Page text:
In 2002, when President Clinton began working to address the HIV/AIDS crisis in the developing world, only 200,000 people in low and middle income countries were receiving treatment, at average costs of more than $10,000 per person, per year.
Over the past 10 years, the Clinton Health Access Initiative (CHAI) has been negotiating with drug companies and governments to lower the cost of HIV/AIDS medicines – work that has dramatically changed the economics of care in the developing world and helped more than 4 million people in more than 70 countries access lifesaving medicines. And this week, CHAI has announced another major breakthrough on the journey to an AIDS-free generation: a study that shows that the cost of treating HIV patients is far lower than was commonly believed, and that aggressive scale-up of treatment is possible and within our means.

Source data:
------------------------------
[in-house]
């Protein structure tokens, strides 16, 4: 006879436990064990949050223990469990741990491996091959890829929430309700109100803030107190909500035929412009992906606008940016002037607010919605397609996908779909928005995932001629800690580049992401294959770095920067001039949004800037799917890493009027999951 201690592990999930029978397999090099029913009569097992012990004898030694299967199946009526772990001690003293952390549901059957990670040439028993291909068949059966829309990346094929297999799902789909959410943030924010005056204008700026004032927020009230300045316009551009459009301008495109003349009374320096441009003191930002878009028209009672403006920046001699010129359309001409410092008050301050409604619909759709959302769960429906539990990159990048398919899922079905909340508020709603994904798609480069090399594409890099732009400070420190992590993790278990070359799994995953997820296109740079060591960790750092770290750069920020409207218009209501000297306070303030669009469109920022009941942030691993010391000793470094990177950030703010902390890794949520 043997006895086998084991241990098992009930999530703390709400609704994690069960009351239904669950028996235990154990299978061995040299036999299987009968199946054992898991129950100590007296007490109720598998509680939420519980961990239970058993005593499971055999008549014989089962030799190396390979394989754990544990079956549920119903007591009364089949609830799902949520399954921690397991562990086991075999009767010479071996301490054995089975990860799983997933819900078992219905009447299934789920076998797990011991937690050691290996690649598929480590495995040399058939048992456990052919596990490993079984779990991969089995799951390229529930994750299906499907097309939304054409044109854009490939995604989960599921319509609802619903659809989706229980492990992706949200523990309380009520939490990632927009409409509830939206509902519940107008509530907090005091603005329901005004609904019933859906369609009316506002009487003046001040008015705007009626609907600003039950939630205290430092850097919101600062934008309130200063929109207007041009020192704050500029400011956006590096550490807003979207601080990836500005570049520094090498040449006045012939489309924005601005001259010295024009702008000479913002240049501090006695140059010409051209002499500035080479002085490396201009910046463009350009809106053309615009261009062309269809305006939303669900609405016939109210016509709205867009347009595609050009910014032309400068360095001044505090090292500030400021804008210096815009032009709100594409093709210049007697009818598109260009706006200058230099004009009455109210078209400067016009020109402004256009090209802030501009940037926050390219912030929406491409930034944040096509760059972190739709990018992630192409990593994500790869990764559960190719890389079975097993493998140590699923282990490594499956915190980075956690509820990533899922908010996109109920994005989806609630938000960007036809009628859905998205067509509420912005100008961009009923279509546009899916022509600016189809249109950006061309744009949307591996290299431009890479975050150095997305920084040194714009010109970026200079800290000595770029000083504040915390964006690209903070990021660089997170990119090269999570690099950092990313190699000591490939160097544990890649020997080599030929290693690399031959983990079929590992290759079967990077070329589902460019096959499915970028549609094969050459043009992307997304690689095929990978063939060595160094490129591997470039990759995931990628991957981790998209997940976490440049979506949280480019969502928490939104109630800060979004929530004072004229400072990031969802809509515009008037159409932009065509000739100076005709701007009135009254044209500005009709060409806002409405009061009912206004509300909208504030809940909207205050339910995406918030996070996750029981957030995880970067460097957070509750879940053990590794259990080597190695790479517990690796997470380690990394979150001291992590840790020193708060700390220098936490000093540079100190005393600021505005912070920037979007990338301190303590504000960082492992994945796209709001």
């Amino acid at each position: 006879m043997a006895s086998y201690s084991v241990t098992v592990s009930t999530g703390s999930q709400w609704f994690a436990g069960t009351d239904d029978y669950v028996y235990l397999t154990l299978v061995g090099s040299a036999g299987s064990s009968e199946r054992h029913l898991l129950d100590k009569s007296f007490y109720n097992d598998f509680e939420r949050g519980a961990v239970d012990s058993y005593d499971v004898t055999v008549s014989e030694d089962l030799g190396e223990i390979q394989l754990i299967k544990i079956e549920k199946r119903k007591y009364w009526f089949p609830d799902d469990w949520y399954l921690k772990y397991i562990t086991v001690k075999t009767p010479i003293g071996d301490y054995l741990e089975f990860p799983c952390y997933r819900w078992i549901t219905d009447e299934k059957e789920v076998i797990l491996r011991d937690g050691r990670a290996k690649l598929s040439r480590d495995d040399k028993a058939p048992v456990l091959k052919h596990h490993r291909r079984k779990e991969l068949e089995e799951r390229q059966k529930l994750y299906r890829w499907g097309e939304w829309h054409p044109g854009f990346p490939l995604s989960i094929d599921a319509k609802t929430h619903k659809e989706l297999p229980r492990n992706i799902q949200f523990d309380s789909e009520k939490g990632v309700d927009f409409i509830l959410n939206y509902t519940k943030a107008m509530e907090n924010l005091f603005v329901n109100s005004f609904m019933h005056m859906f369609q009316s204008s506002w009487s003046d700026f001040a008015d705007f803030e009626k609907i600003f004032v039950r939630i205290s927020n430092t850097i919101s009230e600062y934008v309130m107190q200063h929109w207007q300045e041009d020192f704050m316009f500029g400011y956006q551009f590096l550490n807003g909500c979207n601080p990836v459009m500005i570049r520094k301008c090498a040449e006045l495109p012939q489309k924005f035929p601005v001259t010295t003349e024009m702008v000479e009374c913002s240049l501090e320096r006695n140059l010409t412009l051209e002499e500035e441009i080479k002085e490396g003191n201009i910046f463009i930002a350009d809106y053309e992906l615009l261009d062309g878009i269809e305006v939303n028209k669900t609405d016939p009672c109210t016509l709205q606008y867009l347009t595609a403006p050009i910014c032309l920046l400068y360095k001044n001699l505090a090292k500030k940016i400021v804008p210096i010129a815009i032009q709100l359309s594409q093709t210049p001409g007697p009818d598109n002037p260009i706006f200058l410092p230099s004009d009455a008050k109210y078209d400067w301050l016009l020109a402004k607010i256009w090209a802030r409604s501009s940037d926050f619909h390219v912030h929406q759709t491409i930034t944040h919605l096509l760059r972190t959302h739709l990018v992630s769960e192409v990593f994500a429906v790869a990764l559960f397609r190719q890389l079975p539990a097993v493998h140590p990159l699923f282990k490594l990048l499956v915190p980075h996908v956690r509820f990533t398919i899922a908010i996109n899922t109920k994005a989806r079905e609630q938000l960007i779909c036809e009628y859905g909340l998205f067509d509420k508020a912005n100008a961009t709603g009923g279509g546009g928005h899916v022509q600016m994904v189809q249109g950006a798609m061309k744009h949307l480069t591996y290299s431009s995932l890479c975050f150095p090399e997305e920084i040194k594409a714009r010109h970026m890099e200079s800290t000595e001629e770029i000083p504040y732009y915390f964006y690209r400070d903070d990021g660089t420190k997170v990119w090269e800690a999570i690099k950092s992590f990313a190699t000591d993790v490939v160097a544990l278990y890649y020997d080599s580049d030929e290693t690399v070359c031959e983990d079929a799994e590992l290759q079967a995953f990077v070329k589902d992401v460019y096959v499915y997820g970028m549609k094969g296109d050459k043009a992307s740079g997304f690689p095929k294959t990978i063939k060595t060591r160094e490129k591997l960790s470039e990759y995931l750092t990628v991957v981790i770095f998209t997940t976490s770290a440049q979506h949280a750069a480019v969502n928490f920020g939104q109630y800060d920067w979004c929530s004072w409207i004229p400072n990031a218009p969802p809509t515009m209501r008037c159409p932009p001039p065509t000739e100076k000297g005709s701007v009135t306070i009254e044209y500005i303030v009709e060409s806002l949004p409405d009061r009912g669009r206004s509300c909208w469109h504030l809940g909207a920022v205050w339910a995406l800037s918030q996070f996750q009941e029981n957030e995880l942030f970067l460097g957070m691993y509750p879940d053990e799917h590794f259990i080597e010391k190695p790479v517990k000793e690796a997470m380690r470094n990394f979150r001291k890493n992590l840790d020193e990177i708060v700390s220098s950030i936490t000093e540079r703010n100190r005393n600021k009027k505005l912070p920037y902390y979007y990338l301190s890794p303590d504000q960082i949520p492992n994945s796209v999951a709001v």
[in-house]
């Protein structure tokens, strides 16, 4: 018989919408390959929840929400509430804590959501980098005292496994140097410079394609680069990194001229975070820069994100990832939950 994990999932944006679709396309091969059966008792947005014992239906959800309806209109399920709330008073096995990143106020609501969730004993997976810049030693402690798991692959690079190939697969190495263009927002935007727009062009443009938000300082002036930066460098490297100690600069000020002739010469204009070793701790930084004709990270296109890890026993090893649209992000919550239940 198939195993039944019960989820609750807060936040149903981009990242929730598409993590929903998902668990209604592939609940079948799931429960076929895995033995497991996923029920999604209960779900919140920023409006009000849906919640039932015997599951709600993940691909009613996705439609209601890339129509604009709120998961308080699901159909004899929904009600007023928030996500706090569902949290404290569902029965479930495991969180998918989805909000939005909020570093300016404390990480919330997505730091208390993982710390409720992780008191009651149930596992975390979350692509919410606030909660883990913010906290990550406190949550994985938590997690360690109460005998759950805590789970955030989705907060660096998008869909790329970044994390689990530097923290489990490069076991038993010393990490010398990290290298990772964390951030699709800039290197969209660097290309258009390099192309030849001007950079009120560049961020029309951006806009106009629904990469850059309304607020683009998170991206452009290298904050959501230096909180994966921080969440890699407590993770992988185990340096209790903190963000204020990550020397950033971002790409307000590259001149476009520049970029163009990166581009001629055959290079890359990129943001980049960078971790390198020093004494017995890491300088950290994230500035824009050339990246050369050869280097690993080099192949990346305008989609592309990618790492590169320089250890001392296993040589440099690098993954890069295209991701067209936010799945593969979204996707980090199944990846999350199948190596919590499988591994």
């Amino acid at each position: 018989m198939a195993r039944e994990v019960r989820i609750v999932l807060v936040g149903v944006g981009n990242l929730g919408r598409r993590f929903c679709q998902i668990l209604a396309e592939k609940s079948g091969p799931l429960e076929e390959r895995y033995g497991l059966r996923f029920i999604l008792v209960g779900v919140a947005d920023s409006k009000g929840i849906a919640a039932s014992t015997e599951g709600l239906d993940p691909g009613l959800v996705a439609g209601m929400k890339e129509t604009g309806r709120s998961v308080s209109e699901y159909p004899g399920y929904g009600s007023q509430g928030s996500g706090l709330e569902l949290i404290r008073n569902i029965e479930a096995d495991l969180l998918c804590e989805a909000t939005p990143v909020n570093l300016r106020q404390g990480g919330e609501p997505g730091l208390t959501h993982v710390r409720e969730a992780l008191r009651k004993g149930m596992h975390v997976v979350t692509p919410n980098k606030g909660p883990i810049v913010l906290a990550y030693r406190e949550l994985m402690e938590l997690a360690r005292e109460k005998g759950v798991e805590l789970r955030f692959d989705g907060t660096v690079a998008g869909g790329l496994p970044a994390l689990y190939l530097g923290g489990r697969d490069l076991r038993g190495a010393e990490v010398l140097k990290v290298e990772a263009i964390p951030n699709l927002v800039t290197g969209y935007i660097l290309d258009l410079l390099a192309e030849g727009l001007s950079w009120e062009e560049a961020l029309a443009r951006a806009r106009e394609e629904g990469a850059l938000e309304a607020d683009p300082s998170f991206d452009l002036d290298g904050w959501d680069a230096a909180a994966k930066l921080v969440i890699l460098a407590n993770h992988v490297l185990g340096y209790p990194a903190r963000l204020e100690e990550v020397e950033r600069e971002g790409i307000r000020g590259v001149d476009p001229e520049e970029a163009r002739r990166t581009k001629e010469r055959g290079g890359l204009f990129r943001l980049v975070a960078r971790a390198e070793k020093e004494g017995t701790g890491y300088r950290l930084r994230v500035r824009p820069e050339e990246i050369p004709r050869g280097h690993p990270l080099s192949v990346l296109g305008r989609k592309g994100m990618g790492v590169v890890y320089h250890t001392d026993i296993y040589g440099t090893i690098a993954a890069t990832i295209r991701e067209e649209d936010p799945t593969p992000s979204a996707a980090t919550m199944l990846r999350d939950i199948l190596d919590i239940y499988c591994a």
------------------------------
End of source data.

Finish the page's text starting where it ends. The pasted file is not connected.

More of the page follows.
CHAI conducted the study – the largest-ever of its kind – in partnership with the Center for Global Development at 161 health facilities in Ethiopia, Malawi, Rwanda, Zambia, and South Africa over the course of 2011. The study revealed that in all the countries besides South Africa (whose health care facilities operate at higher costs), it now costs an average of only $200 per year to treat a patient with HIV.
This number is four times lower than was commonly thought; the previously accepted cost of yearly treatment was $880 per person per year, according to a study by the U.S. president's emergency plan for AIDS relief (PEPFAR) released two years ago at the last International Aids Conference in Vienna. This holds tremendous promise for developing country governments, where the average income per person per year – Malawi at $810; Ethiopia at $870; Rwanda at $1,110; Zambia at $1,230; and South Africa at $9,790 – was once less than the annual cost of providing treatment.
According to the World Health Organization (WHO), there are approximately 34.2 million people living with HIV/AIDS worldwide. WHO and UNAIDS estimate that approximately 15 million people were in need of ARV therapy in 2010; while 8 million of these are now receiving the medicine they need, 7 million people still lack access to HIV/AIDS treatment. The lowered cost of HIV/AIDS medicines means that it is possible to reach these 7 million.